Do maternal perceptions of child eating and feeding help to explain the disconnect between reported and observed feeding practices?: a follow-up study Academic Article uri icon

abstract

  • Research demonstrates a mismatch between reported and observed maternal feeding practices. This mismatch may be explained by maternal cognitions, attitudes, and motivations relating to dyadic parent-child feeding interactions. These complex constructs may not be apparent during observations nor evidenced in self-report questionnaire. Therefore, the aim of this study was to use a qualitative approach to gain a more nuanced and contextualized understanding of (a) maternal perceptions of children's food intake control; (b) how parent-child mealtime interactions influence maternal feeding practices; and (c) ways in which mothers may promote healthy child eating and weight outcomes. Semistructured telephone interviews were conducted with 23 mothers (M = 38.4 ± 3.7 years of age) of preschool-aged children (M = 3.8 ± 0.6 years of age, 19 were normal weight, 14 were girls), who had previously completed child feeding questionnaire and participated in two home-based mealtime observations, 12 months apart. Interviews were recorded, transcribed, and themes extracted to create the database. Four major themes emerged: (a) Maternal confidence in children's ability to regulate food intake is variable; (b) Implementing strategies for nurturing healthy relationships with food beyond the dining table; (c) Fostering positive mealtime interactions is valued above the content of what children eat; and (d) Situation-specific practices and inconsistencies. Findings indicate that maternal feeding practices are shaped by both parent and child influences, and child feeding is mostly guided by controlling the family food environment, rather than by directly pressuring or restricting their child's eating. Results also highlighted the need for research to consider both parent and child influences on child feeding.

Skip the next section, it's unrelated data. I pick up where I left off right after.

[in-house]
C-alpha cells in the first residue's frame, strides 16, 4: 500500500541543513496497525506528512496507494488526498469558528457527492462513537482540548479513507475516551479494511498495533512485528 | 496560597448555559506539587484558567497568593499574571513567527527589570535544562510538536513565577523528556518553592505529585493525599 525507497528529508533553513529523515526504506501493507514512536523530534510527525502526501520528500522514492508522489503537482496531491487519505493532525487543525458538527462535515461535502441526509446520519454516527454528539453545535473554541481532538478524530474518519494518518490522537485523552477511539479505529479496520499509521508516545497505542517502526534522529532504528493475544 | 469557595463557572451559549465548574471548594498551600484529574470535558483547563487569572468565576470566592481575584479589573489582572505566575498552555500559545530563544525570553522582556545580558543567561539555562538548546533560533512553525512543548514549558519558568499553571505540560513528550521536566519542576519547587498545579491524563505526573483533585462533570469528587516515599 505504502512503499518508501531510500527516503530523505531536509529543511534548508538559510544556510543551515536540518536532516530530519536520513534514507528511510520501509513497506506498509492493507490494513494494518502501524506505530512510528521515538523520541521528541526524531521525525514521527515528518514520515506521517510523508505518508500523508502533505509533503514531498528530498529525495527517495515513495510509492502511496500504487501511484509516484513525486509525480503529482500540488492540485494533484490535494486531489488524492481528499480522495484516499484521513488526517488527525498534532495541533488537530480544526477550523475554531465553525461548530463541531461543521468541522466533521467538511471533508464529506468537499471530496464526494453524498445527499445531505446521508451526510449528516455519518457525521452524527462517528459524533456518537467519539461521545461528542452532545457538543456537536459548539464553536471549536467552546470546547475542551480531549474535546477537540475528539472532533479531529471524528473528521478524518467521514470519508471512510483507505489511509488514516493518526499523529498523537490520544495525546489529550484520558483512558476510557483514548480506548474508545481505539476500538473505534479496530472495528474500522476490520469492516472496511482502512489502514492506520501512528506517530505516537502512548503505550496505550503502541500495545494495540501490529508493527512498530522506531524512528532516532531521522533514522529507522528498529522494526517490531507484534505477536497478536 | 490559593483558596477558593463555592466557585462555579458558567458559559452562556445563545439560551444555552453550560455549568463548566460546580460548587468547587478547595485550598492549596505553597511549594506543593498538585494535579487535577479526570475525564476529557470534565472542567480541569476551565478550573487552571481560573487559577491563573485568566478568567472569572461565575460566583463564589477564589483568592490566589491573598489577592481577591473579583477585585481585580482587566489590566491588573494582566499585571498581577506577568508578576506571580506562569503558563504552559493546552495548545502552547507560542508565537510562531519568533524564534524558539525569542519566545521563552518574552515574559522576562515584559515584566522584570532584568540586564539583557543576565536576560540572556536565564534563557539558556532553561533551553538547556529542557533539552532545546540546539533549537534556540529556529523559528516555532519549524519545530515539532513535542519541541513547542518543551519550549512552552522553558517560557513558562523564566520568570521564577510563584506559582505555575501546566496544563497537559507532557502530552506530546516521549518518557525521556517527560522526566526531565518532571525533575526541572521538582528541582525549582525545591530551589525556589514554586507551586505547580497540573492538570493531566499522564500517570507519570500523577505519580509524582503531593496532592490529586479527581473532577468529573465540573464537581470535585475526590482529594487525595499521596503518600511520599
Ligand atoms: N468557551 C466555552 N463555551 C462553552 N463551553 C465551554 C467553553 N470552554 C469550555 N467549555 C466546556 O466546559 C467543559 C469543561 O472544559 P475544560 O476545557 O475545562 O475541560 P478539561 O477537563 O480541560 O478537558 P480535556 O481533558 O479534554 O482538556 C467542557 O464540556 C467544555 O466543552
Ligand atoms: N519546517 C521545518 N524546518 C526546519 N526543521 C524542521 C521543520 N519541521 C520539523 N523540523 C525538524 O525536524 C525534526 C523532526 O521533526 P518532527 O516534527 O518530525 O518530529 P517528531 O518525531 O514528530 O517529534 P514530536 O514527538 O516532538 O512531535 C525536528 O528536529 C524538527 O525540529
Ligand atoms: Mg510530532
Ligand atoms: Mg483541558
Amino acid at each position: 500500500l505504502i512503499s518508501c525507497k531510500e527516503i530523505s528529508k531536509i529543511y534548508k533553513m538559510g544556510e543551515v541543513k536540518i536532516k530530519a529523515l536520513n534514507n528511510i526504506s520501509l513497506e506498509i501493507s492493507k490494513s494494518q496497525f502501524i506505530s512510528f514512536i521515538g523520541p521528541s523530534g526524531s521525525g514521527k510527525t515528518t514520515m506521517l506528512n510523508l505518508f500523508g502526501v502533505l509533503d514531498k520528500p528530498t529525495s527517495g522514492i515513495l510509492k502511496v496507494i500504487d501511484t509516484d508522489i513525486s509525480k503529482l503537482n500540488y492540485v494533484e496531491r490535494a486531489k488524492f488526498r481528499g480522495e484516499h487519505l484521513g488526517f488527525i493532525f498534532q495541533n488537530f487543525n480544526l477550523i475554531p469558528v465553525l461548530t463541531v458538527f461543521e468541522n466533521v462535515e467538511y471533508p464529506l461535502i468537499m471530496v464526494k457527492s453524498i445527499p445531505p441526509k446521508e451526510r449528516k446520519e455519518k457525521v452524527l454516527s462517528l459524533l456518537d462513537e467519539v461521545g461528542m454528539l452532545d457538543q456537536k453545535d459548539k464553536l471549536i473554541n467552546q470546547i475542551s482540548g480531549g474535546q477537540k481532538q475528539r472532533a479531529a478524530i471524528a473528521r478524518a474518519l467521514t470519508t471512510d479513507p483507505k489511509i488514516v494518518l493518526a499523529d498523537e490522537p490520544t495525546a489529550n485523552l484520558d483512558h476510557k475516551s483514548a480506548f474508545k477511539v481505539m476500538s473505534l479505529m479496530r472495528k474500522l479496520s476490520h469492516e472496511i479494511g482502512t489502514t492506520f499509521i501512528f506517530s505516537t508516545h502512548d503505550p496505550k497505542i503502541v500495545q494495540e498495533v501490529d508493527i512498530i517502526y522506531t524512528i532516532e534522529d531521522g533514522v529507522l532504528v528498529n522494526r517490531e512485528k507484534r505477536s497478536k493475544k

authors

publication date

  • 2017